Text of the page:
(2016-12-04, 14:23)Prof Yaffle Wrote: To get your CDs into the library, you're going to have to rip them and add metadata. That's the pain, but it's one-time.
Below, you are saying software can add available metadata automatically, correct -- so I don't have to go through 12,000 tracks one-by-one?
(2016-12-04, 14:23)Prof Yaffle Wrote: You can tag your albums and artists in many ways, so yes, you can have a "Metal" genre with as much Metallica, Iron Maiden, AC/DC or Napalm Death as you'd like. You can only have one genre per album, though, I think (unless that changes with Kodi 17). When I ripped my (many hundreds of) CDs, I used Exact Audio Copy, which does a decent job of tagging files based on number of tracks, duration, etc.; it also has a check function to compare your rip against others to make sure it all went well. For any tinkering afterwards, I use EasyTAG, although many people here swear by MusicBrainz Picard.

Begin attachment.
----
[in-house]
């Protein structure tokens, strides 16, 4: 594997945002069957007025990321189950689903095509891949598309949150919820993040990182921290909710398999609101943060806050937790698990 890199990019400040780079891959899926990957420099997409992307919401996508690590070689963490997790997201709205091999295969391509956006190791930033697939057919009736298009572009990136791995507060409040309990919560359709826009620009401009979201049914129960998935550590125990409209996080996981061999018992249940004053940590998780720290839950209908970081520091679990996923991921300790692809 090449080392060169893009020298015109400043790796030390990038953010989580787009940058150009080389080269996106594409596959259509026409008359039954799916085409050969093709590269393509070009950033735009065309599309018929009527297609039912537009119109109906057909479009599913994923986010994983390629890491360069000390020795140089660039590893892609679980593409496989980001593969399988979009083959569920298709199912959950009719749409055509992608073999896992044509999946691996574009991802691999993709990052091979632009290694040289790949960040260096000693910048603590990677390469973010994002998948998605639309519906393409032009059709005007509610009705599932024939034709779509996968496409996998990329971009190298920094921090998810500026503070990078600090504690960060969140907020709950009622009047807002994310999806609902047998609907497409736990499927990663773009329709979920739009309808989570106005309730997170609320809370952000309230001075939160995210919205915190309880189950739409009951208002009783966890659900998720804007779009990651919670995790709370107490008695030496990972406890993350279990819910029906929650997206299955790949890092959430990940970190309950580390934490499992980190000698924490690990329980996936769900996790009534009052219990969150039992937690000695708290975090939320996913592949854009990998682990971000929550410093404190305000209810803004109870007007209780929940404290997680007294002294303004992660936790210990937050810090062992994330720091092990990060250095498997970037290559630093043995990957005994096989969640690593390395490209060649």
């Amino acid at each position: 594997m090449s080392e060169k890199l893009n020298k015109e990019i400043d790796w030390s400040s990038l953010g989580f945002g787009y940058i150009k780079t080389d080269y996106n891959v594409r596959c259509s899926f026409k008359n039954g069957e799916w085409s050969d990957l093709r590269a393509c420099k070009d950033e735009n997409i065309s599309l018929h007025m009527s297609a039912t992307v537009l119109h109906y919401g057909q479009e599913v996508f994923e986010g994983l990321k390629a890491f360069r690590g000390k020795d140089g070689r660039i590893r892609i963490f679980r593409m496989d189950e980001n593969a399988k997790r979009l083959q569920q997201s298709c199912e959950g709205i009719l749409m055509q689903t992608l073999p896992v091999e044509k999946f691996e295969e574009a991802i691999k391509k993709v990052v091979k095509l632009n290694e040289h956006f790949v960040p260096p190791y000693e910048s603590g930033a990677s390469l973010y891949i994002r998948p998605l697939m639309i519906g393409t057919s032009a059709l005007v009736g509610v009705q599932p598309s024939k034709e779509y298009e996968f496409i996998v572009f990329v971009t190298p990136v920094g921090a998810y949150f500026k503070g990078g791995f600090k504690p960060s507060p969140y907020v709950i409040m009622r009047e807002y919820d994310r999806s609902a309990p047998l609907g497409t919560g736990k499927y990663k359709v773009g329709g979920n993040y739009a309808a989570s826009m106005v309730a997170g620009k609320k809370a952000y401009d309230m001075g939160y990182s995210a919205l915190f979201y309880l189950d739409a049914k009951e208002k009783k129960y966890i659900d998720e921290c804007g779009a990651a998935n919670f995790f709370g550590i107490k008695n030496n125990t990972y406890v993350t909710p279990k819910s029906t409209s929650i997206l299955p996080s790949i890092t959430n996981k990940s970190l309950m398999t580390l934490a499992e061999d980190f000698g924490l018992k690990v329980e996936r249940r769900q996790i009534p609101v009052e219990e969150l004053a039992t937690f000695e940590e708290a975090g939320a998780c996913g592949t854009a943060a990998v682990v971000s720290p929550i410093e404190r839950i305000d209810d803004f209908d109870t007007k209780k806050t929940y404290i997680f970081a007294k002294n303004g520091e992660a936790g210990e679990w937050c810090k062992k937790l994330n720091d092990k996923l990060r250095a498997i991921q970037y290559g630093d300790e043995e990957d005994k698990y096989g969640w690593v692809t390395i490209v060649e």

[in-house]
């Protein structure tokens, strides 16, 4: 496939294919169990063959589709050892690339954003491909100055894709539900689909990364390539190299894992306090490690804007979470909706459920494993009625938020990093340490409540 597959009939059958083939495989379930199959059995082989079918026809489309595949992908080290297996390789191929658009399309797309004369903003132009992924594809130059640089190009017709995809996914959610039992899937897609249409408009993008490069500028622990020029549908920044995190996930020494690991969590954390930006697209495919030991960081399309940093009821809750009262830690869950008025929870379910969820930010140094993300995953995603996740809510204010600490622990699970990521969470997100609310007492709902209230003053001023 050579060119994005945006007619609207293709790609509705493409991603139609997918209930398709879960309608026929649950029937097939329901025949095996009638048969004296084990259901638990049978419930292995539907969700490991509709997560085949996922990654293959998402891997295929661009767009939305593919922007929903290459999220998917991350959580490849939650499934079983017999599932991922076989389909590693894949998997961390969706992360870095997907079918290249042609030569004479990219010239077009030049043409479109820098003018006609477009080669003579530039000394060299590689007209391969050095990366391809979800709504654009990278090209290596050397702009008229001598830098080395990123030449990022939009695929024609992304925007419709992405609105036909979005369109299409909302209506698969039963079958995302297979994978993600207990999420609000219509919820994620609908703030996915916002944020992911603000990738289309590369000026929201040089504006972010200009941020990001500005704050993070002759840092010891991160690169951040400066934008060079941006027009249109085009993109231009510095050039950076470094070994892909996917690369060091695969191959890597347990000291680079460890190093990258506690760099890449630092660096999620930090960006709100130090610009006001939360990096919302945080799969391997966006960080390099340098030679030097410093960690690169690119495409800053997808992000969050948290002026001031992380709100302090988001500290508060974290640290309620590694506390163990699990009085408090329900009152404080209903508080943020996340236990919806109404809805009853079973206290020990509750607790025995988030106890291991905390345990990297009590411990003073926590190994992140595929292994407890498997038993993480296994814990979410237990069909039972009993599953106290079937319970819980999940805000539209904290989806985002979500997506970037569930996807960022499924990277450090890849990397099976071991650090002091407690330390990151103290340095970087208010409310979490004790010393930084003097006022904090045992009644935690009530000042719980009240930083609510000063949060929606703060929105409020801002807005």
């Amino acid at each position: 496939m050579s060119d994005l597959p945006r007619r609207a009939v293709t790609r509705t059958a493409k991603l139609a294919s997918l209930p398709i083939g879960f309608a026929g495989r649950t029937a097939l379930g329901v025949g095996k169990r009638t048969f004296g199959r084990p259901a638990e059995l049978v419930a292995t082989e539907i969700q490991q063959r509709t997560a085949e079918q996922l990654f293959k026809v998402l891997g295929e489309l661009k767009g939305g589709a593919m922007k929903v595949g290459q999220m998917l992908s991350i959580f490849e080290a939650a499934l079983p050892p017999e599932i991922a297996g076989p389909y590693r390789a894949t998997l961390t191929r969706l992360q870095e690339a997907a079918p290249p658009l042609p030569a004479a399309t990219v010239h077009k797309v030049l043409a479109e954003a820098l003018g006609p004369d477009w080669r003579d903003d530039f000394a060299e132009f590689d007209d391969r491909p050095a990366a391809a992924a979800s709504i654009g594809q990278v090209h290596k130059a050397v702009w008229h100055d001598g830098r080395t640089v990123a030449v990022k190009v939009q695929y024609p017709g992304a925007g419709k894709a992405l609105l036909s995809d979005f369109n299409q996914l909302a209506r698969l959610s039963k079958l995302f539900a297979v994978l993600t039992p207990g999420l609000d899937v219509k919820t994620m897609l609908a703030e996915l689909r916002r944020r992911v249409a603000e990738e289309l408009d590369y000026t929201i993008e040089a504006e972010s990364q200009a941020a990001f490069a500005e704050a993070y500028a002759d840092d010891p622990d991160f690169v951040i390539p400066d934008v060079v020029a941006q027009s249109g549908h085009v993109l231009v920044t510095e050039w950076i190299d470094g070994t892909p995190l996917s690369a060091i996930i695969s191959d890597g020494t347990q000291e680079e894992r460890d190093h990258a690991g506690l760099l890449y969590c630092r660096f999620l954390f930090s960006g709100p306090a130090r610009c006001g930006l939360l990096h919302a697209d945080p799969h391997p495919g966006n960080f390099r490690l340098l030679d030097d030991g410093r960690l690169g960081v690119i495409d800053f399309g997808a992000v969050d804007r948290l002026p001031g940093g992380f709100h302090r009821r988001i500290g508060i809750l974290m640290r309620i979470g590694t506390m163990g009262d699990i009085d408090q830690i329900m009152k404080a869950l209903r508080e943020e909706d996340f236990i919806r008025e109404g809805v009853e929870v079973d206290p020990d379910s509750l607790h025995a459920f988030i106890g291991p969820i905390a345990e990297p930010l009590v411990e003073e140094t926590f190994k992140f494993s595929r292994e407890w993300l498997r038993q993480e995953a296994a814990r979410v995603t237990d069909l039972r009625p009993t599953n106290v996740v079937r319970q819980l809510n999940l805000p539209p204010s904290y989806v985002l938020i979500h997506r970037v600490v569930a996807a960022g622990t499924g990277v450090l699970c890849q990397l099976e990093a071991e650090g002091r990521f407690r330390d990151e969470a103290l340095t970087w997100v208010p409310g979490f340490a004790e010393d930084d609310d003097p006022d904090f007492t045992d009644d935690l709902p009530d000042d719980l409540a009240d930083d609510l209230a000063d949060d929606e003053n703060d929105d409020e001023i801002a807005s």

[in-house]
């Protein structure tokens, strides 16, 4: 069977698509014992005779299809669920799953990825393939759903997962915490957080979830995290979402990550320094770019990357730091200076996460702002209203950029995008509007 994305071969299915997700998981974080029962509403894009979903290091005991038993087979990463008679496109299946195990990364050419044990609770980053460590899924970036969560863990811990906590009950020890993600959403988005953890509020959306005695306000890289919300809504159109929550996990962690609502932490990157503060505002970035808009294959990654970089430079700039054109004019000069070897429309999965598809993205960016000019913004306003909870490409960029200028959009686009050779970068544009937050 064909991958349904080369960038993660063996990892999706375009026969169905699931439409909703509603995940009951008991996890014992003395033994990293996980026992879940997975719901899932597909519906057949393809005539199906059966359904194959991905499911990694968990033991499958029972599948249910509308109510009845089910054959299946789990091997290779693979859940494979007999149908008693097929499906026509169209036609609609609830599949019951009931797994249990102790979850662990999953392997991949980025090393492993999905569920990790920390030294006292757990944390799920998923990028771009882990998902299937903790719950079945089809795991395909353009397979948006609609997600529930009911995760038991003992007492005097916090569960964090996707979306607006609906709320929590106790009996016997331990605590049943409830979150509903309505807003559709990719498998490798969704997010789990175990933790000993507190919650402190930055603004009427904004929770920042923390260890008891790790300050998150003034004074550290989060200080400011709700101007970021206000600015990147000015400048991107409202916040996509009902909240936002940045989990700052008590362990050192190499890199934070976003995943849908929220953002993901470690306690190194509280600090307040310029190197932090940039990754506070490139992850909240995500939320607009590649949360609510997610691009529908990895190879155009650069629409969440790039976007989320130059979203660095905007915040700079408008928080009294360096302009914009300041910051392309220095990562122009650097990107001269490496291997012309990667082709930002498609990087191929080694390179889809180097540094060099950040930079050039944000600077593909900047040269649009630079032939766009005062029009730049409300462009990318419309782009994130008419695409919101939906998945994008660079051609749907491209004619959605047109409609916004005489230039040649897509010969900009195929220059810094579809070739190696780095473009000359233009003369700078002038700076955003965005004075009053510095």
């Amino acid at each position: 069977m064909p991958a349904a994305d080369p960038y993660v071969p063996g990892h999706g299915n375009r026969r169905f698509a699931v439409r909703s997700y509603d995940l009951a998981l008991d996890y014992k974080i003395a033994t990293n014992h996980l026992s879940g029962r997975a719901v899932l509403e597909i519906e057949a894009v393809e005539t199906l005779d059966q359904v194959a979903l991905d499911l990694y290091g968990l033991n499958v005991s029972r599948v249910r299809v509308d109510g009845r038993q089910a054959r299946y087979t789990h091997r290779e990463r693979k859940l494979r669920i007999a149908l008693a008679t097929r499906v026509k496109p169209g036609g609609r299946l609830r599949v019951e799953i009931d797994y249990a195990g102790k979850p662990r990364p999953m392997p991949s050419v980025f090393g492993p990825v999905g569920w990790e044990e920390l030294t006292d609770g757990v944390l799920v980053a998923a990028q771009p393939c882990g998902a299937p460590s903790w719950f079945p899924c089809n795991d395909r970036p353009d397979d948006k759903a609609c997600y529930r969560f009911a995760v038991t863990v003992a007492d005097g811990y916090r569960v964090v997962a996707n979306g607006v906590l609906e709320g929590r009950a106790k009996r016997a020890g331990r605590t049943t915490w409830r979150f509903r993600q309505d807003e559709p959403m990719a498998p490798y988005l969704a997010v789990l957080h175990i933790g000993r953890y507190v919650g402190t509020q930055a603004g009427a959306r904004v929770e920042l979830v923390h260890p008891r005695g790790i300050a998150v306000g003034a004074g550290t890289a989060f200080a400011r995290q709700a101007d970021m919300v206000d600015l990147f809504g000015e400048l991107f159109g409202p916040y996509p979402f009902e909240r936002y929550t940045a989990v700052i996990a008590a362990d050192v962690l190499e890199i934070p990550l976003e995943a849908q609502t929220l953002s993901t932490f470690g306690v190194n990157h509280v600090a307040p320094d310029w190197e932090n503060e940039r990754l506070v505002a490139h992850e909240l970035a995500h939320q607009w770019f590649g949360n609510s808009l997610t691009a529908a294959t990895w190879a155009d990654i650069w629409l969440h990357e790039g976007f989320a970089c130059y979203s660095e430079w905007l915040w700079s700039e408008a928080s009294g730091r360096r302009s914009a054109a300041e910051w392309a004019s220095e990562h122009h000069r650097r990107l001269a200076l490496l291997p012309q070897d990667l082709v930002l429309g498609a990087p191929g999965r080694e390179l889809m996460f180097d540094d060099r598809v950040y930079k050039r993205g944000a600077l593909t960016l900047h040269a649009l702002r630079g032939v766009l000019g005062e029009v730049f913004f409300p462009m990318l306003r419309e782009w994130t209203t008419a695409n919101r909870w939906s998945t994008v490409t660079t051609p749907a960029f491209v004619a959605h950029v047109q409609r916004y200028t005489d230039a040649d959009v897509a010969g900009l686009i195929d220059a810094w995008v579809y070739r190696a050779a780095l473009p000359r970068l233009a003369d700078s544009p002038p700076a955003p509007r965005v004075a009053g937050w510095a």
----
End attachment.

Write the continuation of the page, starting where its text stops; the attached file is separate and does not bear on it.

That tags the tracks so Kodi can find them; it then gets the metadata (images, reviews, artist bios) from somewhere like theaudiodb.com, and there's invariably some further work there in my experience. It's a crowd-sourced site, like all of these scraper sources, and it's up to you to refine or add to the data for your specific collection - especially if you have some more uncommon CDs. That said, it uses Musicbrainz as its starting point, which seems to have most variations of most albums ever recorded somewhere - and, again, you can add anything that's missing, although I've never had to.
Are you saying there IS artist-track-album metadata that can be sourced someplace for all albums, even old imports and possibly pirated compilations? Are you also saying you cannot assign artists to groups, only album-by-album? What I want is just to put all tracks by Metallica into a "Metal" group -- even if some come from compilations like "Big Hits of the 90s." Also, is EasyTag better than Tag&Rename, and is MusicBrainz better than mobile Shazam?